(Critical Survey of Contemporary Fiction)

Railing at his tragic fate and convinced that he had failed to produce any poetry that would keep his name alive, John Keats was only twenty-five years old when he died of tuberculosis in Rome in 1821. It took over twenty years after his death for him to be proved wrong, and since the mid-nineteenth century, Keats’s lofty reputation has never been challenged; his poems are among the most read and anthologized in English literature.

KEATS, Andrew Motion’s detailed, painstaking biography presents an attractive, humane Keats—lively, sociable, sometimes pugnacious, a good friend to many, a man whose ideas and speculations about the nature of art matured rapidly over the course of his short creative life.

Keats struggled gallantly against adversity and misfortune, convinced of his calling as a poet but full of insecurities regarding his position as an outsider, for whom the class-based gates of literary acceptance would not open. For the vicious, socially conservative critics of BLACKWOOD’S MAGAZINE and the QUARTERLY REVIEW, poetry was an art suitable only for a gentleman, not a lower-middle class young man who lacked a Classical education and who had been trained as an apothecary.

Given these politically inspired attacks, as well as Keats’s humble social background and the radical circles he moved in, it is not surprising that he possessed strong liberal views on the major issues of the day. Arguing that this aspect of Keats has often been overlooked by critics and earlier biographers, Motion places Keats firmly within his time and place. Within the rich sensuality of his poetry and his love of beauty and imaginative transcendence, Keats tried to find expression for his democratic ideals and his belief that poetry should play a role in the betterment of the human community.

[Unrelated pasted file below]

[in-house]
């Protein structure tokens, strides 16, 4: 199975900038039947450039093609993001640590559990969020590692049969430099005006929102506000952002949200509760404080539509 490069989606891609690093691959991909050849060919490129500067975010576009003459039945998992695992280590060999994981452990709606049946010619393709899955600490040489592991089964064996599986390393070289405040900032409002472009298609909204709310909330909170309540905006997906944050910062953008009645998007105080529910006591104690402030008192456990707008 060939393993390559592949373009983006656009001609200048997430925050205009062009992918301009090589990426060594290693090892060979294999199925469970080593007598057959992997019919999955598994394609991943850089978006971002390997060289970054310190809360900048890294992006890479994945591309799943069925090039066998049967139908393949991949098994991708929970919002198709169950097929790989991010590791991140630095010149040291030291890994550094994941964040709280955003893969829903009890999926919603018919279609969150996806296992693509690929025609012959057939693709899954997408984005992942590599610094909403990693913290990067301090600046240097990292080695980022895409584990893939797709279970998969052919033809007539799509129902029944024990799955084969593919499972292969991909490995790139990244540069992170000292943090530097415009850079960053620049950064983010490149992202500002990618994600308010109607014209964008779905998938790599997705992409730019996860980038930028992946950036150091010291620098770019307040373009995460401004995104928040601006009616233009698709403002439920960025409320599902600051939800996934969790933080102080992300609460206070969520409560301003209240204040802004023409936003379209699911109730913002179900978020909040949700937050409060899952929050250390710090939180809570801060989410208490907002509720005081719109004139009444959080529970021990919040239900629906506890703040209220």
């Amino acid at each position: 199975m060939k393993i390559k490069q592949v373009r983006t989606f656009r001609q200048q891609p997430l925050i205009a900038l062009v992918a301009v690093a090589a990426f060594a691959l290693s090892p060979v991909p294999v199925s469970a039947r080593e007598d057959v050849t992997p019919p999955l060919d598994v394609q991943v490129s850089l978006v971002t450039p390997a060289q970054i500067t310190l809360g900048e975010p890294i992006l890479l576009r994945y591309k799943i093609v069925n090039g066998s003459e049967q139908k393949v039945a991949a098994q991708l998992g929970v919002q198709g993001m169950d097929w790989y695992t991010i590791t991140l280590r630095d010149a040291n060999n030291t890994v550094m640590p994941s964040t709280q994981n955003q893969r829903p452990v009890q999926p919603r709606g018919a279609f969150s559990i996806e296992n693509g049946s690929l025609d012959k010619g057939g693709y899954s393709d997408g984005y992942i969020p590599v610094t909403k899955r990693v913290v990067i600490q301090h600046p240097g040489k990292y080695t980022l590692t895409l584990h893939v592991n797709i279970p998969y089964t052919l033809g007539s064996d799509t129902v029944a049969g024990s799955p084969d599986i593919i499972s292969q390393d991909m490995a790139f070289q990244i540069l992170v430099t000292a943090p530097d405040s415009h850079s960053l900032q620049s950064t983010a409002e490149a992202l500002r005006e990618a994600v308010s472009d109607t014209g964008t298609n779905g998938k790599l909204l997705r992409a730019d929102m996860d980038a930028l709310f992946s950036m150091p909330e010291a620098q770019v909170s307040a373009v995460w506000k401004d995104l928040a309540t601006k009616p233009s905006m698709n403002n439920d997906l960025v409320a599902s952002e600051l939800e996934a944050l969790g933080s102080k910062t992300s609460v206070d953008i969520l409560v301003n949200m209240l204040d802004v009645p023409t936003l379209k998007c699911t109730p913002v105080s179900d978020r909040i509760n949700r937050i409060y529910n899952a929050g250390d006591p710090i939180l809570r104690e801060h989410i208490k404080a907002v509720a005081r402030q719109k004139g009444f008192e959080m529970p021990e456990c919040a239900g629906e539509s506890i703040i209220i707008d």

Sources for Further Study

America. CLXXIX, September 12, 1998, p. 21.

Choice. XXXV, July, 1998, p. 1856.

The Economist. CCCXLV, November 15, 1997, p. 13.

Essays in Criticism. XLVIII, July, 1998, p. 269.

Library Journal. CXXIII, December, 1997, p. 106.

The New Leader. LXXX, December 29, 1998, p. 20.

The New York Review of Books. XLV, May 14, 1998, p. 39.

The New York Times Book Review. CIII, February 1, 1998, p. 13.

Publishers Weekly. CCXLIV, November 10, 1997, p. 60.

The Times Literary Supplement. October 24, 1997, p. 3.


(Literary Masterpieces, Critical Compilation)

Any biographer approaching a life as well documented as that of John Keats has to answer the question, why another biography? Andrew Motion argues that although earlier biographers have adequately laid out the details of Keats’s day-to-day life and explored his psychology and his aesthetics, too little attention has been paid to the social and political context that shaped his attitudes throughout his short life, which ended in death from tuberculosis in Rome in 1821, at the age of twenty-five. In this respect, Motion is building on a recent trend in Keats criticism. Critics such as Jerome J. McGann and John Barnard in the 1970’s and 1980’s, Stephen Coote in his 1995 biography Keats, and Nicholas Roe in his 1997 John Keats and the Culture of Dissent (which appears to have been published too late for Motion to have made use of), are among the scholars who have recently drawn attention to this dimension of Keats’s life and work.